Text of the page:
Call To Die

Then [Jesus] said to them all, "If anyone wants to come with Me, he must deny himself, take up his cross daily, and follow Me. For whoever wants to save his life will lose it, but whoever loses his life because of Me will save it. (Luke 9:23-24, HCSB)

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Follower of Christ, husband of Abby, member of Kosmosdale Baptist Church, and tutor/staff member at Sayers Classical Academy.

Thursday, September 13, 2012

Sermon Notes from "Jude to Those God Called: Mercy, Peace, and Love to You." Sermon by Mitch Chase.

[This past Lord's Day evening at Kosmosdale Baptist Church, Mitch Chase began a series on the book of Jude. Below are my notes from his first sermon in this series.]

I. Introduction

A. Reasons why Jude is often neglected:
1. Brevity;
2. Content (some seems strange);
3. Quotations of non-biblical sources.

B. Background:
1. Probably written in late 60s;
2. Recipients unknown;
3. A general epistle.

II. Opening Greeting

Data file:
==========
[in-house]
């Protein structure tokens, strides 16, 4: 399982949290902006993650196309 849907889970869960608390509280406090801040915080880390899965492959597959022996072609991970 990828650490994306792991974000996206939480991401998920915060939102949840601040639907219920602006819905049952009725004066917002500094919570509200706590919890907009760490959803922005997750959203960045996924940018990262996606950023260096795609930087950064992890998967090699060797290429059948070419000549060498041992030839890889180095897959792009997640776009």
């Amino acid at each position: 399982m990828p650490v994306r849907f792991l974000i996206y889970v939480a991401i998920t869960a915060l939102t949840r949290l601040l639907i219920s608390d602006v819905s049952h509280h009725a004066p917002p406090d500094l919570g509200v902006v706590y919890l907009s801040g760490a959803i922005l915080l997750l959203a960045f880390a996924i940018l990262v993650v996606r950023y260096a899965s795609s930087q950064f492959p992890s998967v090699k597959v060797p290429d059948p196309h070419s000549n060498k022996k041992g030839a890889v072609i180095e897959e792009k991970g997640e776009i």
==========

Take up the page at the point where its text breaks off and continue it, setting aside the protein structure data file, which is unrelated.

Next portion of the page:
A. Significance:
1. NT epistles fill typical letter greetings with theological substance.
2. NT letter greetings foreshadow the content of the letter.

B. Author:
1. "Jude:" from "Judas" or "Judah;" in the NT, there were several men named Judas.
2. "A servant of Jesus Christ:" this title has an OT background in which some are referred to as servants of YHWH.
3. "Brother of James:"
a. One James-- the half-brother of Jesus, who Paul calls a pillar of the Church-- is more prominent than any other (Matt 13:55).
b. This is the only place in the NT in which a figure identifies himself by his relationship to his brother, rather than his relationship to his father.

C. Recipients:
1. Jude describes his readers theologically rather than geographically.
2. "Called" refers to the sovereign call of God.
3. "Beloved" refers to God's effective love.
4. Jesus Himself preserves us (24; Isa 42:6).

D. Greeting:
1. "Mercy, peace, and love" refer to the gospel.
2. "Mercy" directly leads to "peace," the fruit of which is "love."
3. This gospel is at stake, being under attack by false intruders.

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